TOPIC: Water Scarcity

It's a rather frightening concept. Mostly, it is spoken about briefly; always mentioned in the EU conference rooms, yet never fully addressed. Inside the walls of the Canadian Embassy, it is almost a joke: more troops should be trained to keep out the Americans when they come for Canada's abundant fresh water. And the best the WWF can advise is to turn off the faucet while washing your teeth.

Water scarcity, agrees the Commissioner for the Environment, is a key issue if we are to talk about stability and our future. The issue is tied with resource efficiency, one of the largest topics on the Commissioner's policy agenda. Resource efficient countries are more competitive. Furthermore, when it comes to something as essential as water, countries should not only want to be competitive: they need to be competitive in order to retain their sovereignty. Water security is becoming as much a sensitive political issue as food security. Parallel, water sovereignty is as much a necessity as food sovereignty, if not more; it cannot be abandoned, less the country become dependent on water imports for its very survival. Such a trade dependency might well be a path towards interdependence unlike any we have seen before and in that token, peace, but a peace built on extremely tight tensions. A Representative of Parliament was not far off when she warned water could be the spark to throw the entire planet into war.

The amount of fresh water on earth is finite. 2.5% of our planet water is not salty, and of that, only 0.3% is available to us, the rest locked up in ice and groundwater. We, however, as a population, are growing in what seems to be an indefinite exponential function. According to the UN, an individual needs a minimum of 50 litres of water a day, for "drinking, washing, cooking, and sanitation." Furthermore, the shift towards a western diet around the world is rapidly depleting supplies: one kilogram of grain-fed beef needs at least fifteen cubic meters of water, compared to a kilo of cereals, which need only three cubic meters. This is serious when 70% of all water is used for agriculture. With a rapidly increasing population with heightened needs and a dwindling supply of fresh water, we need to stop and think.

And these statistics are only getting worse with the rapidly advancing effects of climate change. One-third of the world population lives in water-stressed countries. By 2025, it will be two-thirds of the world population. The most drastic example is Lake Chad, in Sub-Saharan Africa, which has shrunk 95% since the mid 1960s. The global temperatures are rising, and many of the traditional fresh water sources are vanishing. Groundwater, lakes, and rivers are drying up. Furthermore, the large scale melting of glaciers is causing rivers to run out. This is an extremely pressing problem for the Ganges River in India given the melting rate of the Himalayan Glaciers. Mexico City, built upon the lake it uses as the city's main source water has sunk nine meters into its foundations since 1900.

However, there are many optimists when it comes to water scarcity. The simple reason is the nature of climate change. Climate change means exactly what the word entails. Forget global warming. What we are apt to see is extreme distribution of water. The average yearly rainfall has been steadily increasing in Uganda, a region not used to large water management. In Uganda, the water is lost in runoff and puddles, polluted and unfit for human use. The transmission of diseases in the region is increasing: in the world, more than five million people die of waterborne diseases each year. But all of this is due to a mismanagement of resources. Climate change entails a shift. While countries that traditionally had benefited from large stable water supplies now fear drought, countries traditionally more dry, fear flooding.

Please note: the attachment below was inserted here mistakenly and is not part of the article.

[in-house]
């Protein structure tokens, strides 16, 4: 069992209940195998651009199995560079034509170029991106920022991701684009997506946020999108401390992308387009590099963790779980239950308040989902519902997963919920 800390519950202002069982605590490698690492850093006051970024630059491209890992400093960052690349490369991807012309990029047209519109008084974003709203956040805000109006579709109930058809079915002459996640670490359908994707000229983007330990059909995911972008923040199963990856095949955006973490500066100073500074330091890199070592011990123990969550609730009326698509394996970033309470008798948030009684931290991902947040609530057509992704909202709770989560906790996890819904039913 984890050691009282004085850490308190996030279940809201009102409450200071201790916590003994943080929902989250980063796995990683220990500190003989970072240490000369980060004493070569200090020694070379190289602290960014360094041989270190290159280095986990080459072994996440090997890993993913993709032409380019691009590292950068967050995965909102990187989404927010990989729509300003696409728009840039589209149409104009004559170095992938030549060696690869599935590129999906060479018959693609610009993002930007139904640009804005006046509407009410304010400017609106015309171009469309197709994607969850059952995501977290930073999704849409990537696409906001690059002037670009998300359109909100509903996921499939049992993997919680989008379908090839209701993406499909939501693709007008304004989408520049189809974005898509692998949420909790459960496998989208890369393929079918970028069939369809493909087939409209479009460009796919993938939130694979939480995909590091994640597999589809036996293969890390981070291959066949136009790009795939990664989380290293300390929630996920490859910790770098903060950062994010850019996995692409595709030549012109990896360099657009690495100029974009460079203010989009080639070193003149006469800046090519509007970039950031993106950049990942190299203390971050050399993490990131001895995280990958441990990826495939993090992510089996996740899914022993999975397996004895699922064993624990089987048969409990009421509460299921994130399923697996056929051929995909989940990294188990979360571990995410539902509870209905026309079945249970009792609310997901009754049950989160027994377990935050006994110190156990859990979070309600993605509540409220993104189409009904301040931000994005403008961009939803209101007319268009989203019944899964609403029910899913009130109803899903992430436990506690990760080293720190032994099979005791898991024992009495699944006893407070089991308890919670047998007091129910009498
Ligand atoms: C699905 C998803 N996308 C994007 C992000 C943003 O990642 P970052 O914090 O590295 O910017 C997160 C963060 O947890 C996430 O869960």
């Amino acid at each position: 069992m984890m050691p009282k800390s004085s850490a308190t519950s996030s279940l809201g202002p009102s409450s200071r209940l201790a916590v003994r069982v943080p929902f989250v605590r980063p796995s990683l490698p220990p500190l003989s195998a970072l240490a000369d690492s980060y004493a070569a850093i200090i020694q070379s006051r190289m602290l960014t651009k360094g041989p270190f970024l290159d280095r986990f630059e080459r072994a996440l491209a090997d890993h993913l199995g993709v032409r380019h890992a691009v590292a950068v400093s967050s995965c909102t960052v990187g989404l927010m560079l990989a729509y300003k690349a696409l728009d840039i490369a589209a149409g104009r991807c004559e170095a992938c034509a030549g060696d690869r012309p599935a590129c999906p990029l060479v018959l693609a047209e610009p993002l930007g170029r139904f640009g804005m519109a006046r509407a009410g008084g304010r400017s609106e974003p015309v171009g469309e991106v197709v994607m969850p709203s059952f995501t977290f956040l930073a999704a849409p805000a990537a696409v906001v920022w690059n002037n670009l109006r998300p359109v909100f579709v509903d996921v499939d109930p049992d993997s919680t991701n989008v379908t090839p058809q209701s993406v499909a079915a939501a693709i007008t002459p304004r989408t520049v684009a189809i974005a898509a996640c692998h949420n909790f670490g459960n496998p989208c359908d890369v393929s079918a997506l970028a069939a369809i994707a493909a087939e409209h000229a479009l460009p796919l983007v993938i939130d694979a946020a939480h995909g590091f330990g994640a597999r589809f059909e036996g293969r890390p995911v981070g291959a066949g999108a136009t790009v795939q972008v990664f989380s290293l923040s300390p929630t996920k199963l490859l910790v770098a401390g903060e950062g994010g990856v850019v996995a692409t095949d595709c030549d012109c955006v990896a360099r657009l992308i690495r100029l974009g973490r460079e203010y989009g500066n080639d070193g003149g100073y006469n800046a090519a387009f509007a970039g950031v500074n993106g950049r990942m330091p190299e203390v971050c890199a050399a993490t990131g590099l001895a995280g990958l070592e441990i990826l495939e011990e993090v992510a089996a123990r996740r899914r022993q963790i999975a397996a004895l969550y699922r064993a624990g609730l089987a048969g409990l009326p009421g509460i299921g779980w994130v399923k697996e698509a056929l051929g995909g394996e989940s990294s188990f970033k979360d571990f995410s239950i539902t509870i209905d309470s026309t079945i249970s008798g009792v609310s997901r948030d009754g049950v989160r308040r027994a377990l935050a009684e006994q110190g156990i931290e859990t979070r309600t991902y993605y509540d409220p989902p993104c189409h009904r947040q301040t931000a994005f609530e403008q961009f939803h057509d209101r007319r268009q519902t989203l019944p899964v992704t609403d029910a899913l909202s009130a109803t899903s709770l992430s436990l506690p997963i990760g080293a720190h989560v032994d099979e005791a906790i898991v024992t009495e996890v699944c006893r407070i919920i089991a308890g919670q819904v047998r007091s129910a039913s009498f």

The UN-backed World Commission estimated an additional $100 billion a year would be needed to tackle water scarcity worldwide, a greater amount by far than the $20 billion needed for AIDS and HIV. And that would mean $100 billion well spent. The European Union put aside 4.2 billion euros to divert water from the Rio Ebro to supply the area around Valencia, Almeria, and Murcia. However, the plan was scratched when the Zapatero government came to power in 2004 and wisely listened to the environmentalists' pleas: the plan would not only threaten the fragile delta of the river, but also presented a gross misuse of water; most of the water would be used for golf fields to be placed on the banks of the re-routed river as per investment priority. Desalination technology is now seeing a large investment from the government, with so far promising results.

The thing is…we have enough water. Yes, the temperatures are rising and the fresh water caught in the artic ice is melting into the ocean. But much larger is the problem of water misuse. What we can't afford are ill-drafted plans such as the Euro Plan above. The solution to the increasing scarcity of water is to manage the water we do have efficiently.

Efficient and sustainable practice keeps on being the answer. Let's honour our self-given name Homo sapiens, the wise ones, and be intelligent about how we use our resources. The right way is not always the easy way, and it may at times demand cleverness and a sacrifice of our comfortable laziness. We are given one planet, let's use it wisely.

Water is what makes our planet inhabitable. Without water, there is not only nothing to drink, but nothing to irrigate crops with, and thus nothing to eat. Without water, there is no life.

Maybe next time you run the tap while washing your teeth, think twice about it.

No comments:

Post a Comment